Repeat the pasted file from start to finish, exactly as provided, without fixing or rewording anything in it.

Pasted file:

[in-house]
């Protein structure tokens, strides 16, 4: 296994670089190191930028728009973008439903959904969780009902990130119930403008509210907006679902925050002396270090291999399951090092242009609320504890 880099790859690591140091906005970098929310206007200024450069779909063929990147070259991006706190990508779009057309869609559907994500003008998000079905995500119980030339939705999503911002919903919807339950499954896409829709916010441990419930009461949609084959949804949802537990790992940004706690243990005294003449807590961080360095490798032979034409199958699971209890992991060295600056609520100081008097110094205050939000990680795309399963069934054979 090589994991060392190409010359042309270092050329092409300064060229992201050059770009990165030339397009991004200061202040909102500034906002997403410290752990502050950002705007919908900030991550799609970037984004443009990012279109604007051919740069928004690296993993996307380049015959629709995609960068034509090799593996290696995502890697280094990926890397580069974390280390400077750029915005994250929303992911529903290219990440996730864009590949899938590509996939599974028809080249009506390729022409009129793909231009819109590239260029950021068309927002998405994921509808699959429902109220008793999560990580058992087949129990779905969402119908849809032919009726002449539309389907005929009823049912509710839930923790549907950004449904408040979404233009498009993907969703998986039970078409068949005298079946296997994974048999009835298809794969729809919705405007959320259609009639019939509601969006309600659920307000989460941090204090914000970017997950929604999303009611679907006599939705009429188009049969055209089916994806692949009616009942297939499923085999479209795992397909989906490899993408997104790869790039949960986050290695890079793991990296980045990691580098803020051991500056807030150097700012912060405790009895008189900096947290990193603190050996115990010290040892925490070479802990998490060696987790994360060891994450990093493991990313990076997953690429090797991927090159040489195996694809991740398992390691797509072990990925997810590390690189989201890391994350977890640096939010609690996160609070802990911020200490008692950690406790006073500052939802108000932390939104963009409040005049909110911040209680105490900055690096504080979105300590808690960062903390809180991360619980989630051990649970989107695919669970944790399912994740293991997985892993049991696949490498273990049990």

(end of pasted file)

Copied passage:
[in-house]
């Protein structure tokens, strides 16, 4: 296994670089190191930028728009973008439903959904969780009902990130119930403008509210907006679902925050002396270090291999399951090092242009609320504890 880099790859690591140091906005970098929310206007200024450069779909063929990147070259991006706190990508779009057309869609559907994500003008998000079905995500119980030339939705999503911002919903919807339950499954896409829709916010441990419930009461949609084959949804949802537990790992940004706690243990005294003449807590961080360095490798032979034409199958699971209890992991060295600056609520100081008097110094205050939000990680795309399963069934054979 090589994991060392190409010359042309270092050329092409300064060229992201050059770009990165030339397009991004200061202040909102500034906002997403410290752990502050950002705007919908900030991550799609970037984004443009990012279109604007051919740069928004690296993993996307380049015959629709995609960068034509090799593996290696995502890697280094990926890397580069974390280390400077750029915005994250929303992911529903290219990440996730864009590949899938590509996939599974028809080249009506390729022409009129793909231009819109590239260029950021068309927002998405994921509808699959429902109220008793999560990580058992087949129990779905969402119908849809032919009726002449539309389907005929009823049912509710839930923790549907950004449904408040979404233009498009993907969703998986039970078409068949005298079946296997994974048999009835298809794969729809919705405007959320259609009639019939509601969006309600659920307000989460941090204090914000970017997950929604999303009611679907006599939705009429188009049969055209089916994806692949009616009942297939499923085999479209795992397909989906490899993408997104790869790039949960986050290695890079793991990296980045990691580098803020051991500056807030150097700012912060405790009895008189900096947290990193603190050996115990010290040892925490070479802990998490060696987790994360060891994450990093493991990313990076997953690429090797991927090159040489195996694809991740398992390691797509072990990925997810590390690189989201890391994350977890640096939010609690996160609070802990911020200490008692950690406790006073500052939802108000932390939104963009409040005049909110911040209680105490900055690096504080979105300590808690960062903390809180991360619980989630051990649970989107695919669970944790399912994740293991997985892993049991696949490498273990049990």